To get a better understanding of where valuations are currently relative to past history, we can look at the deviation between current valuation levels and the long-term average going back to 1900.
With a 63.62% deviation from the long-term mean, a reversion will be quite damaging to investors when it occurs. As you will notice, reversions have NEVER resulted in a “sideways” consolidation but rather much more serious, and sharp, declines. These rapid “maulings” of investors is why declines are aptly named “bear markets.”
Lastly, even Warren Buffett’s favorite valuation measure is screaming valuation issues. The following measure is the price of the Wilshire 5000 market capitalization level divided by GDP. Again, as noted above, asset prices should be reflective of underlying economic growth rather than the “irrational exuberance” of investors.
Of course, it’s Buffett’s own axiom that best sums up all of the famous valuation measures noted above.
“Price is what you pay, valuation is what you get.”
Maybe Not Today
Bogle, Buffett, Shiller, and Tobin are right about valuations.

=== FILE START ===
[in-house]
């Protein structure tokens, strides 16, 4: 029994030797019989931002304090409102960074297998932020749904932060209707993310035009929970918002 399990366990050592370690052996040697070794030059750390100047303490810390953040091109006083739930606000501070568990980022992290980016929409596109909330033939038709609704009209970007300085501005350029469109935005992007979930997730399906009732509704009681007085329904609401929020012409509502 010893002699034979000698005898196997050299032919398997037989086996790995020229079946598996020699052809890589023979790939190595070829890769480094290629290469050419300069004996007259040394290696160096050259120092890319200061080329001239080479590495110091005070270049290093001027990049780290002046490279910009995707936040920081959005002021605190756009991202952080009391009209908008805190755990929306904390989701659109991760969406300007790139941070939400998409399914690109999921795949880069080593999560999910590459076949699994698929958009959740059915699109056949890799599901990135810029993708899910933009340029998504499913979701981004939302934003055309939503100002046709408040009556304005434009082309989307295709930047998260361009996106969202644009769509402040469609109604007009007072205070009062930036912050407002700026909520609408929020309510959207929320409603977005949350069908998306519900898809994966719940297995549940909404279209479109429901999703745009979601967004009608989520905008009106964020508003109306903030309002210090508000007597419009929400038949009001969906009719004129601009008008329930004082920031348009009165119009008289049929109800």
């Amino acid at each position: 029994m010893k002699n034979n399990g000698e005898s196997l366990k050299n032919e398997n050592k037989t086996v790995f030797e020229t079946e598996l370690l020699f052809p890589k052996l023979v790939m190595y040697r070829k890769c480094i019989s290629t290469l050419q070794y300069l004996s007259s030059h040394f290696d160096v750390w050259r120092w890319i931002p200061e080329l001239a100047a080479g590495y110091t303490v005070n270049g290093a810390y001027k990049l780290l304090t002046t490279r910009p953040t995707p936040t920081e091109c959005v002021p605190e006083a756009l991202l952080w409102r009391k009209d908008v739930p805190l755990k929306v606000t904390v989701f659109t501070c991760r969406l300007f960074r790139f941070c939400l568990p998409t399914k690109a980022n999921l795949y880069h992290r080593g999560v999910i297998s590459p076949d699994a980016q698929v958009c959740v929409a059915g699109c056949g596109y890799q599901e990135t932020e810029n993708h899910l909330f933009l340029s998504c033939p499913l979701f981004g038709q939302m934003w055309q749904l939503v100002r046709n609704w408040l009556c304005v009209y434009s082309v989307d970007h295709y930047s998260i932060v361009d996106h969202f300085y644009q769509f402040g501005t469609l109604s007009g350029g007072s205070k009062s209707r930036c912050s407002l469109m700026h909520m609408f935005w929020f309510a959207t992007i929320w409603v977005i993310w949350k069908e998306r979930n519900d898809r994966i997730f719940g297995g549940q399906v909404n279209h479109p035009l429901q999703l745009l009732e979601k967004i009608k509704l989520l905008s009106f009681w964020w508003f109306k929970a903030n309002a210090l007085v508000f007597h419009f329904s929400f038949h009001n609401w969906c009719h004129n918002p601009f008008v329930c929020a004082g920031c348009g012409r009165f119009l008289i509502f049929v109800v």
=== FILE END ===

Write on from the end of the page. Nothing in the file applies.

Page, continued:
Maybe not today.
Or even next year.
But as Vitaliy Katsenelson just recently penned:
“Our goal is to win a war, and to do that we may need to lose a few battles in the interim.
Yes, we want to make money, but it is even more important not to lose it. If the market continues to mount even higher, we will likely lag behind. The stocks we own will become fully valued, and we’ll sell them. If our cash balances continue to rise, then they will. We are not going to sacrifice our standards and thus let our portfolio be a byproduct of forced or irrational decisions.
We are willing to lose a few battles, but those losses will be necessary to win the war. Timing the market is an impossible endeavor. We don’t know anyone who has done it successfully on a consistent and repeated basis. In the short run, stock market movements are completely random – as random as you’re trying to guess the next card at the blackjack table.”
With that point, I clearly agree.